The share price of entrepreneurial legal group IPH Ltd (ASX: IPH) has tanked around 13% today after the group logged an adjusted net profit of $23.4 million on adjusted revenues of $69 million.
The group will pay an interim dividend of 11 cents per share based on the company’s policy to dish out 80%-90% of earnings based on adjusted net profit.
The share price falls are the result of the group not quite meeting some lofty expectations built into a share price that has rocketed around 80% over the past year on the back of an aggressive acquisitive growth strategy and market share growth across the Asia Pacific region.
IPH is a holding company for a collection of legal and patent services businesses including the Spruson & Ferguson entity that provide intellectual property advice on patents, trademarks, and related commercial agreements.
Over the half-year the group’s operating entities filed 7,889 patent and 1,763 trademark applications as it continues to deliver organic growth by virtue of a strong reputation and substantial operations in fast-growing Asian markets.
IPH is also a serial acquirer of rivals and says it has a strong pipeline of acquisitions, with no debt and $77 million of cash on its balance sheet to provide the firepower if the right opportunities come up.
On the ASX in general, listed legal services firms have a catastrophic track record with tort law operators Slater & Gordon Limited (ASX: SGH) and Shine Corporate Ltd (ASX: SHJ) both crashing in value after disclosing slapstick accounting practices that resulted in drastic revisions to earnings guidance.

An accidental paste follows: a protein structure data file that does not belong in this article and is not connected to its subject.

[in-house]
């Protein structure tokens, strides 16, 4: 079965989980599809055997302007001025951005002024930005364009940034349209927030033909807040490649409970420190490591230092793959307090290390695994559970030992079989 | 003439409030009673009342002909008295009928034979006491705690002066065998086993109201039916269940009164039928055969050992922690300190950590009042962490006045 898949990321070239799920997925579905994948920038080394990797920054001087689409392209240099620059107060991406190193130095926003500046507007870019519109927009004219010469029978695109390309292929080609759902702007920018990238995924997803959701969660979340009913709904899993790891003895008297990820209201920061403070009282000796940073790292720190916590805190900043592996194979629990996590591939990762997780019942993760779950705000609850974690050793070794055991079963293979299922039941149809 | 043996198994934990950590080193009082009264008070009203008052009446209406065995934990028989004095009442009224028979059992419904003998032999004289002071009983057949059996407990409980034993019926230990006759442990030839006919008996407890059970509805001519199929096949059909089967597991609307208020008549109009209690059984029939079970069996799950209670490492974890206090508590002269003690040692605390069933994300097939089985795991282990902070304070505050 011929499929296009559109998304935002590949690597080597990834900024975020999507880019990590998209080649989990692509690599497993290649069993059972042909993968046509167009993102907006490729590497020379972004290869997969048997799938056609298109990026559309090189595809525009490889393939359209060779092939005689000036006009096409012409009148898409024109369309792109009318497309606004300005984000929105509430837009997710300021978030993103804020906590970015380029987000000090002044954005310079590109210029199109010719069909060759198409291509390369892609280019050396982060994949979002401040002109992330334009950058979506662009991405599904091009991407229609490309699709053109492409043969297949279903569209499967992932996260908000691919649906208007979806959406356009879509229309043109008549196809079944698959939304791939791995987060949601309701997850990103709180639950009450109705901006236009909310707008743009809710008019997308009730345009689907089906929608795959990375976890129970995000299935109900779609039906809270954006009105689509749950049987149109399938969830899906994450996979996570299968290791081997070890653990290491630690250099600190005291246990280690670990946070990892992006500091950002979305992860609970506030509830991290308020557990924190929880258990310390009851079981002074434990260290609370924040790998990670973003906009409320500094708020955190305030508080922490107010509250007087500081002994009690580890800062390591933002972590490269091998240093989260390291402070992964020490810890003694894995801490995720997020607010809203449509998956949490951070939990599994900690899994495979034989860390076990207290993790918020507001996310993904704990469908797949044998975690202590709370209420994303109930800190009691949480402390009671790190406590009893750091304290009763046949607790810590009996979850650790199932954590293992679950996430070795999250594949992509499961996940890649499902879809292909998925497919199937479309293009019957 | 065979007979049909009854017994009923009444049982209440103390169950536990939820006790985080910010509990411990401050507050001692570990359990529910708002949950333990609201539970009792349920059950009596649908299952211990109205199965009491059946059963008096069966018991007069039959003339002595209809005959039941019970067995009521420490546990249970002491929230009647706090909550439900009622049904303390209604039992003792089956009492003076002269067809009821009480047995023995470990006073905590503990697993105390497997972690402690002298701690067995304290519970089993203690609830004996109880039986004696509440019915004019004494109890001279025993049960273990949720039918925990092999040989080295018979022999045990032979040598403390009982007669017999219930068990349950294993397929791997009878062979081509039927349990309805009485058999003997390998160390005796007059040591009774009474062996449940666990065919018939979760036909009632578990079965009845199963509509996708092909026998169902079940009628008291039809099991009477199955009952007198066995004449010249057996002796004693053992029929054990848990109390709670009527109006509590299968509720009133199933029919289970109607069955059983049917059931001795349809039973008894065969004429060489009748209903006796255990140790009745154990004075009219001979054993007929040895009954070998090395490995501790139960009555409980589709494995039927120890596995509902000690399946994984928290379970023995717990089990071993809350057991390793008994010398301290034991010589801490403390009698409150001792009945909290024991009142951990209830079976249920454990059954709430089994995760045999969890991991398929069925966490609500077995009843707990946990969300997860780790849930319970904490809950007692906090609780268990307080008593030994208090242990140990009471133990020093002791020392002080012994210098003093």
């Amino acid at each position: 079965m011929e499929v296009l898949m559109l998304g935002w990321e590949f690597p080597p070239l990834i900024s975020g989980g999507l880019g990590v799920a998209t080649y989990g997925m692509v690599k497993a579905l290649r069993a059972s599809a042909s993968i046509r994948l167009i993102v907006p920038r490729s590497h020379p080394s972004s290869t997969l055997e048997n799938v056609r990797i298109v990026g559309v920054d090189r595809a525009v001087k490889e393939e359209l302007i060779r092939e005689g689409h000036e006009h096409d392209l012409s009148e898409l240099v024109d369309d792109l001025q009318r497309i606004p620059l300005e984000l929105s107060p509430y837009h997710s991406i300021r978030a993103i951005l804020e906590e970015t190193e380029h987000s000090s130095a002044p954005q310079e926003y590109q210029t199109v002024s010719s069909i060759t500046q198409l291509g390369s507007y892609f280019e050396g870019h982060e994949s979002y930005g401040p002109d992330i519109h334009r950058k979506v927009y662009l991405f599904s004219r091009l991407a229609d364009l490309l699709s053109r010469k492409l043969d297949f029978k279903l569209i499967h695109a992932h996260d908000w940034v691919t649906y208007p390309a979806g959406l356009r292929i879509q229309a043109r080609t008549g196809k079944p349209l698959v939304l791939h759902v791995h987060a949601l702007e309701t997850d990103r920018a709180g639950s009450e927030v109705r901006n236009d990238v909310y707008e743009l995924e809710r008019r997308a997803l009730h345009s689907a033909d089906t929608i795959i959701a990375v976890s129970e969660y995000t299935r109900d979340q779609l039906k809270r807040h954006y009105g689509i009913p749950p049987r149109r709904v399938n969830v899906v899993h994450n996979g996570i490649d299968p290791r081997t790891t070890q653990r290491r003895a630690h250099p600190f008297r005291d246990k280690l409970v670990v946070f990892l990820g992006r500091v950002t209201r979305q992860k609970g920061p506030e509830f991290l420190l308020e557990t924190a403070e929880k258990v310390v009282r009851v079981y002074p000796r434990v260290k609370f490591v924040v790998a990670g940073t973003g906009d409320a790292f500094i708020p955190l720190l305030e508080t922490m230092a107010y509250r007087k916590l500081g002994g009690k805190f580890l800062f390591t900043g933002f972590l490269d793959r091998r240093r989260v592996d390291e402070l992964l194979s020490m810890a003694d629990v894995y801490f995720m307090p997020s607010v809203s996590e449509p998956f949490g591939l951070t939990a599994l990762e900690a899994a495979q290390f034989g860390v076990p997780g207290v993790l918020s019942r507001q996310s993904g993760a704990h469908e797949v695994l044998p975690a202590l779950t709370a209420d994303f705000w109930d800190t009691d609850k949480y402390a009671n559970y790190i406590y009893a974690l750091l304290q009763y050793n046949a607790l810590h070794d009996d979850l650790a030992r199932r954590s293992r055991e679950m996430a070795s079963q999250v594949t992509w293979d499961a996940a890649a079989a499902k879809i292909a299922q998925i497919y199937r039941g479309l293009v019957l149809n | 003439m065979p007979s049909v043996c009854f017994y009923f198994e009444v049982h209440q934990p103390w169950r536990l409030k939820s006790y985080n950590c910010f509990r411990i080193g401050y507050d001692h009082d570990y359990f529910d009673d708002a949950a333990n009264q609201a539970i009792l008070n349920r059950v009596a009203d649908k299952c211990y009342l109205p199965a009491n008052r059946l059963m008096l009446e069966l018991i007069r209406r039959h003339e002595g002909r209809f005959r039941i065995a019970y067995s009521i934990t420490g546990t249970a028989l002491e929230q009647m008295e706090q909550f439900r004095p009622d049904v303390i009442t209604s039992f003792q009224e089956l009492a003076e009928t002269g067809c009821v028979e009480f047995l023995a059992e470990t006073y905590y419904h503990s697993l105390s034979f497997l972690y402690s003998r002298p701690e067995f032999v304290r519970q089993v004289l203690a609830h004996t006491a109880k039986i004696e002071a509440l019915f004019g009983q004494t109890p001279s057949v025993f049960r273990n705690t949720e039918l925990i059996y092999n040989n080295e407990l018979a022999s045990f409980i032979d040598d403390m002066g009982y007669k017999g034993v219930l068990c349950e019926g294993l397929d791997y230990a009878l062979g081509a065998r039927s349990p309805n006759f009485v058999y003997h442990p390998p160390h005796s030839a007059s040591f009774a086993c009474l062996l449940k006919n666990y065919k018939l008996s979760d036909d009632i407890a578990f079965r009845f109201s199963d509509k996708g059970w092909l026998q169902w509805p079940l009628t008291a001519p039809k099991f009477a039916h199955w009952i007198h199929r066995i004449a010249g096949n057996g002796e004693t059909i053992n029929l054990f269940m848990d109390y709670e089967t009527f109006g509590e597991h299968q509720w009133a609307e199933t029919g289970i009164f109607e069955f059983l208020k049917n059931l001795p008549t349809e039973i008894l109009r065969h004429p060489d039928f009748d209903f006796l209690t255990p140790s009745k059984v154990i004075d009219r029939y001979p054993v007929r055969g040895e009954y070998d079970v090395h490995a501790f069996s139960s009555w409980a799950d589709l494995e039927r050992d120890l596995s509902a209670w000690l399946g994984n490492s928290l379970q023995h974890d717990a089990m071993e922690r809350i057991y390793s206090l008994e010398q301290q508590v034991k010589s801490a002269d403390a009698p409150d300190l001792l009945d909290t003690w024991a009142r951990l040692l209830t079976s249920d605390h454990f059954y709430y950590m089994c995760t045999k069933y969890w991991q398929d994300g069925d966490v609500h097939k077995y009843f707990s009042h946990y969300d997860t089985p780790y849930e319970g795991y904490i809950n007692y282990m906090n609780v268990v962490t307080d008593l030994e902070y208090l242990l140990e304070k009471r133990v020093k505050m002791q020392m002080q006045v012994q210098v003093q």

Indeed, successful law firms normally operate under private partnership arrangements, where appointed partners are often entitled to share profits in the business under an equity arrangement. This tends to disincline the powerful partners from taking excessive risks or pursuing reckless growth strategies that have demolished shareholder equity in Slater & Gordon for example.
IPH operates as a holding company for legal services firms in an entirely different practice area and appears to have a sound business model as a leading provider of run-of-the-mill legal and administration services that should offer fixed fee structures and strong cash flows.
The firm delivered half-year earnings per share of 13.6 cents and sells for $8.40 per share after today’s big price falls.
If you assume it can earn in the region of 30 cents per share for the full year it trades on around 28x earnings, which looks expensive despite the balance sheet strength, strong track record, and moderately attractive business model.
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Motley Fool contributor Tom Richardson owns shares in Slater & Gordon.
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Unless otherwise noted, the author does not have a position in any stocks mentioned by the author in the comments below. The Motley Fool Australia has no position in any of the stocks mentioned. We Fools may not all hold the same opinions, but we all believe that considering a diverse range of insights makes us better investors. The Motley Fool has a disclosure policy. This article contains general investment advice only (under AFSL 400691). Authorised by Bruce Jackson.
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